Unexpected Counsel from Martin Luther

For the average person, “pastoral care” and “Martin Luther” are probably strange bedfellows

“Bob Kellemen brings this side of Luther to light in Counseling Under the Cross: How Martin Luther Applied The Gospel to Daily Life. Kellemen—vice president for institutional advancement and chair of the biblical counseling department at Crossroads Bible College—explores the theology and methodology of Luther’s pastoral care ministry.”

 

For the average person, “pastoral care” and “Martin Luther” are probably strange bedfellows. If your Luther knowledge is limited to tales of bold opposition to the papacy or the painfully entertaining Luther Insult Generator, I wouldn’t blame you. After all, it’s his one-man-against-an-empire mystique that captures the imagination. But if we’re not careful, spending too much time looking at Luther as the great reformer can make miss out on Luther the pastoral counselor.

Bob Kellemen brings this side of Luther to light in Counseling Under the Cross: How Martin Luther Applied The Gospel to Daily Life. Kellemen—vice president for institutional advancement and chair of the biblical counseling department at Crossroads Bible College—explores the theology and methodology of Luther’s pastoral care ministry, demonstrating why we can, and should, look to Luther as a valuable source of wisdom as we help one another grow in Christ.

Hopeful Words for Comfort and Correction

Theologically and methodologically, the gospel was everything in Luther’s counseling ministry. According to Kellemen:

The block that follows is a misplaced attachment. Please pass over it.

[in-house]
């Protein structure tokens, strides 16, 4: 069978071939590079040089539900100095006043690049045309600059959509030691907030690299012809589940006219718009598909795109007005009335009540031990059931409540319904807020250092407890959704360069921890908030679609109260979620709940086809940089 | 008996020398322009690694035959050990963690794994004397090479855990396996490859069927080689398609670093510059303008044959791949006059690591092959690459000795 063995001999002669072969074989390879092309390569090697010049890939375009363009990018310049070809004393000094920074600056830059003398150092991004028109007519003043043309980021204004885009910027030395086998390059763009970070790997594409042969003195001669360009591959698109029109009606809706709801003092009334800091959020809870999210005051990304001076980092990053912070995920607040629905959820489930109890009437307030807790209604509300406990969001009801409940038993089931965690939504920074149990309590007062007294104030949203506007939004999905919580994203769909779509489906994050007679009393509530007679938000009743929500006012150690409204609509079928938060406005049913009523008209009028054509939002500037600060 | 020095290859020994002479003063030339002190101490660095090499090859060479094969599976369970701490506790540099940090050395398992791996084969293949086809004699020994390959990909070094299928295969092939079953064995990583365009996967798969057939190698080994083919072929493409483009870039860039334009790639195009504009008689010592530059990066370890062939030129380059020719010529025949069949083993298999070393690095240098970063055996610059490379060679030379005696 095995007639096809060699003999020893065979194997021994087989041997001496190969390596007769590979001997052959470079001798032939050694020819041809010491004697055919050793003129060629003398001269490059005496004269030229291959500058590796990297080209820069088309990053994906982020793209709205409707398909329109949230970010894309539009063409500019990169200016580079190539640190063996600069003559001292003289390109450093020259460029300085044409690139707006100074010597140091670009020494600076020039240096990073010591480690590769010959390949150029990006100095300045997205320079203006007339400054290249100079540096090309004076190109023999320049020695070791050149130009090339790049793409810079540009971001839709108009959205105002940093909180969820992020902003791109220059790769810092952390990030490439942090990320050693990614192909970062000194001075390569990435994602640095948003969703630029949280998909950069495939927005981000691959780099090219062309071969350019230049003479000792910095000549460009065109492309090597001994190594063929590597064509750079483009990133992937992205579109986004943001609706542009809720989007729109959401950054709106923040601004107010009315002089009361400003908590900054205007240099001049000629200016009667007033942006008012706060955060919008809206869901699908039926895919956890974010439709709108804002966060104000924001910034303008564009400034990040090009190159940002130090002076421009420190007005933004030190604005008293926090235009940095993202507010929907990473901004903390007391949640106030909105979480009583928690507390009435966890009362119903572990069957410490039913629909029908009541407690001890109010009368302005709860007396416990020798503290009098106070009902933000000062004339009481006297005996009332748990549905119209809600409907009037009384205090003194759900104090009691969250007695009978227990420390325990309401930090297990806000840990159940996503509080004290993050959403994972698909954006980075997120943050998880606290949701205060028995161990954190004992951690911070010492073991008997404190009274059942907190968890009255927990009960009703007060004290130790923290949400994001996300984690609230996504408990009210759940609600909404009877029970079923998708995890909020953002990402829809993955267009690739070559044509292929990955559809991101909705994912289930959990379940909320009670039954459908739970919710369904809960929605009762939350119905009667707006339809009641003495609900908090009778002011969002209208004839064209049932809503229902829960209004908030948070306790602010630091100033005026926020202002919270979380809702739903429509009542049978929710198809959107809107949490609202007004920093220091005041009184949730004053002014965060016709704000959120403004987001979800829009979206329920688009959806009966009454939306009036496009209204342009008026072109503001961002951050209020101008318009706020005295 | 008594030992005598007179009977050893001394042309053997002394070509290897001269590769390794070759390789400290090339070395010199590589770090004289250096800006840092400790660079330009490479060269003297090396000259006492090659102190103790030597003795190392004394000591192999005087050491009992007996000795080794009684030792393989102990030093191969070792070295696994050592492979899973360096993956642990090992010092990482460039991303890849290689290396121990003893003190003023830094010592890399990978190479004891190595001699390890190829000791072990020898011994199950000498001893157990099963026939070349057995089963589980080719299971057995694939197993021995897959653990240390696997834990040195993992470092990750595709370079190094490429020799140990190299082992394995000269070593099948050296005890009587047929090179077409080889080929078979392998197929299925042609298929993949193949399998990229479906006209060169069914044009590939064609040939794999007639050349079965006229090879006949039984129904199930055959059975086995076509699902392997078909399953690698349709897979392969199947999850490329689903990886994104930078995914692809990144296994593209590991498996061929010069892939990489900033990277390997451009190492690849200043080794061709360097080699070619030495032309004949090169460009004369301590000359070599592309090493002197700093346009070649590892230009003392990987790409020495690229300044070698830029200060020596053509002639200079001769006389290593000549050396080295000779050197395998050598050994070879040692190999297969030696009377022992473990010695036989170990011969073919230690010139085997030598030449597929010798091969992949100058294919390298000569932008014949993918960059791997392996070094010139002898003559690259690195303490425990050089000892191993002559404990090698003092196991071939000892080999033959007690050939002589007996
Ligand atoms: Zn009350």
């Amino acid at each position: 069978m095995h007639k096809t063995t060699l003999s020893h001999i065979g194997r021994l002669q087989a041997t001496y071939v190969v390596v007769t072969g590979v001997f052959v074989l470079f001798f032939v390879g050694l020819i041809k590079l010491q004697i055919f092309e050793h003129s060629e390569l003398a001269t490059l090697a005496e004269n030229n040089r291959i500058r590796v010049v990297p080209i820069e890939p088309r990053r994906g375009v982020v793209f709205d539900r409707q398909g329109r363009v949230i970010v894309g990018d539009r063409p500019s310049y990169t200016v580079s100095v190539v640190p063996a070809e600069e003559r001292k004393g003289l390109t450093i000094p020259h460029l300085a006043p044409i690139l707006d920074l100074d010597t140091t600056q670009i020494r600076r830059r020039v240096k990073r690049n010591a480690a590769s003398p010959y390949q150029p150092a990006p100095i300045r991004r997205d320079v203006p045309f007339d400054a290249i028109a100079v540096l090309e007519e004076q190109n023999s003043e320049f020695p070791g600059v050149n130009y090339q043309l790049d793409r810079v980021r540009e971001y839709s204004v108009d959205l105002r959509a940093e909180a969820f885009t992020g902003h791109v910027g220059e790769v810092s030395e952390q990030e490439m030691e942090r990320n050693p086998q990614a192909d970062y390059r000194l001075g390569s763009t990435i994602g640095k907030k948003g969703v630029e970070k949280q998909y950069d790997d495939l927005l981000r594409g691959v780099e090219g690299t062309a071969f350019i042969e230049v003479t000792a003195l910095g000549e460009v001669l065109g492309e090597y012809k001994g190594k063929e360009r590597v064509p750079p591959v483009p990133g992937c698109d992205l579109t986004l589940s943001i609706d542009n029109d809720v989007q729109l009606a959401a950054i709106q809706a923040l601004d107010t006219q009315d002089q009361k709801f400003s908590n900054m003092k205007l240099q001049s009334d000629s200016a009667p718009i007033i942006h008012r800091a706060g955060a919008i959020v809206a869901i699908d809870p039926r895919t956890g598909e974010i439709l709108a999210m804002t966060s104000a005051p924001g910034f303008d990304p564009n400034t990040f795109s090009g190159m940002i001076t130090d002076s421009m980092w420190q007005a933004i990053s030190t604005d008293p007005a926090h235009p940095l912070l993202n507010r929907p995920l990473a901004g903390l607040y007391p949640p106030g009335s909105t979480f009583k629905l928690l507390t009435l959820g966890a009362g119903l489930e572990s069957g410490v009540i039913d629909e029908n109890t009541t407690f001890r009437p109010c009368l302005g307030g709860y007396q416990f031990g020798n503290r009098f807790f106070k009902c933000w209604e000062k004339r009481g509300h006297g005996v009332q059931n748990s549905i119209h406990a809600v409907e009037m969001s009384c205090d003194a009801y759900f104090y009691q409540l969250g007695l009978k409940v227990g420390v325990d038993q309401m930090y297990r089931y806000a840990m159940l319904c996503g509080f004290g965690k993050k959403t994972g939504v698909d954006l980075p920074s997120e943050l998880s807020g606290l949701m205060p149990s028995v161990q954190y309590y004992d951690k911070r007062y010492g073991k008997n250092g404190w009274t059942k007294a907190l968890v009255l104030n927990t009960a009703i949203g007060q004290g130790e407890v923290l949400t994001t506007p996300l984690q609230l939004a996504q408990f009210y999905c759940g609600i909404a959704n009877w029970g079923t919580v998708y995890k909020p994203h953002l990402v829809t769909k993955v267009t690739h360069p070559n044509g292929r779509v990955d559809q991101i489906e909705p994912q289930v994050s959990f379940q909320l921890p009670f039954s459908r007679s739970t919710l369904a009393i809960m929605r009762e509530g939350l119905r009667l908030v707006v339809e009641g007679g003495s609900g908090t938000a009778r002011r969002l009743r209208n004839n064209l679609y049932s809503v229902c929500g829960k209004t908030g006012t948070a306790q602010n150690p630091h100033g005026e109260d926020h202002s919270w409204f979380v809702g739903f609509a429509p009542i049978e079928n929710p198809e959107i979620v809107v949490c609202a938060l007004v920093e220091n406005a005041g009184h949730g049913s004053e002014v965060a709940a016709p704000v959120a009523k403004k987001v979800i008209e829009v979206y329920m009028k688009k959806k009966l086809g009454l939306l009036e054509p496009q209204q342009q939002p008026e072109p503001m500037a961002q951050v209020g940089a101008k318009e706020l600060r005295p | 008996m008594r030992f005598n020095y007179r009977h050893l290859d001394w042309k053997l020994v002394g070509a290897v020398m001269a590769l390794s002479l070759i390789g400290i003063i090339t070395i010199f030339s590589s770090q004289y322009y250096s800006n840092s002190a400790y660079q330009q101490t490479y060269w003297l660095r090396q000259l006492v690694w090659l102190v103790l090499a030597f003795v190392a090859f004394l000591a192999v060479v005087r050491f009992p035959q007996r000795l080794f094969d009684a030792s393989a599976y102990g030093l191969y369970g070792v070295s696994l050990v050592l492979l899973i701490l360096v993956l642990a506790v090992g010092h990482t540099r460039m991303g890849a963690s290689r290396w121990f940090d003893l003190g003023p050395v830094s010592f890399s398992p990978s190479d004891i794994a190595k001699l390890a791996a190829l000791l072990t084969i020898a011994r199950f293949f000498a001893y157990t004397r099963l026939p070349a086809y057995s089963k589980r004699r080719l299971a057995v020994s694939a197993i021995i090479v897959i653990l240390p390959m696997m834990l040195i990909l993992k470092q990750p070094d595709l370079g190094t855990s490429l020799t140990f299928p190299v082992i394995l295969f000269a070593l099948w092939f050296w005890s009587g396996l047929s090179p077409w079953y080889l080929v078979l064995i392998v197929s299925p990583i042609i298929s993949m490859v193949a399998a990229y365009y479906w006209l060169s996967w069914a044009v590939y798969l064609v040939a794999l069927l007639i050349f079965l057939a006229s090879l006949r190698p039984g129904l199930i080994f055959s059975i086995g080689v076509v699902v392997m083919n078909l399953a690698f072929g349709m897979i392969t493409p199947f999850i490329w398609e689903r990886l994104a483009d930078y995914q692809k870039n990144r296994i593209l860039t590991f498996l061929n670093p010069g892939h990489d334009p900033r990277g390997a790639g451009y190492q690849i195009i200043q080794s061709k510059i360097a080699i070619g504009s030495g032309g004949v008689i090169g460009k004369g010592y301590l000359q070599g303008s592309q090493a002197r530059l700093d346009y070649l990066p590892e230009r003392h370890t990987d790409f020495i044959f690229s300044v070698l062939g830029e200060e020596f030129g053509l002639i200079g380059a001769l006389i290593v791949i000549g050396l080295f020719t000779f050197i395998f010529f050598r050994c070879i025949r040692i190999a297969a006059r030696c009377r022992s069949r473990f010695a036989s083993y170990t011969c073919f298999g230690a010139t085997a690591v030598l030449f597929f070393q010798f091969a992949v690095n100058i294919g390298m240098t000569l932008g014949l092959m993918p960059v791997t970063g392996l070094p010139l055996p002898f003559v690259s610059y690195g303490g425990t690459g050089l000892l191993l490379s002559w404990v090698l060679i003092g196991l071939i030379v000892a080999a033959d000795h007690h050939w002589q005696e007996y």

Luther turned the counseling of his day back to the Christ of the cross. Satan insists that we cannot trust God’s heart. The Christ of the cross is the one image, the one reality, the one truth that conquers the condemning lie of Satan. (40)

Whether comforting the suffering (the work of sustaining and healing) or confronting the sinner (the work of reconciling and guiding), Luther sought to apply the gospel to the hearts of those in his care because the gospel was, and is, their only hope.

And hope really is the operative word here. The suffering need to know that it’s normal to hurt, but that in and through Christ it’s possible to hope. Christ defeats the lie that whispers “Life is bad; God is sovereign; God must be bad, too” (82), because in the gospel we have a Father who dearly loves us. Likewise, hope presents us with our soul’s fundamental need:

Gospel counsel helps people to grasp together with all the saints a personal knowledge of Christ as merciful Friend. This is the most basic knowledge that the soul needs—the knowledge that the soul can trust Christ as best Friend. (159)

Whether we’re vocational counselors or laypeople doing the work of encouraging (1 Thess. 5:11), all of us should strive for this kind of emphasis. We’re living in a time when it’s shockingly easy to feel hopeless, regardless of whether we’re followers of Christ.

Continue reading…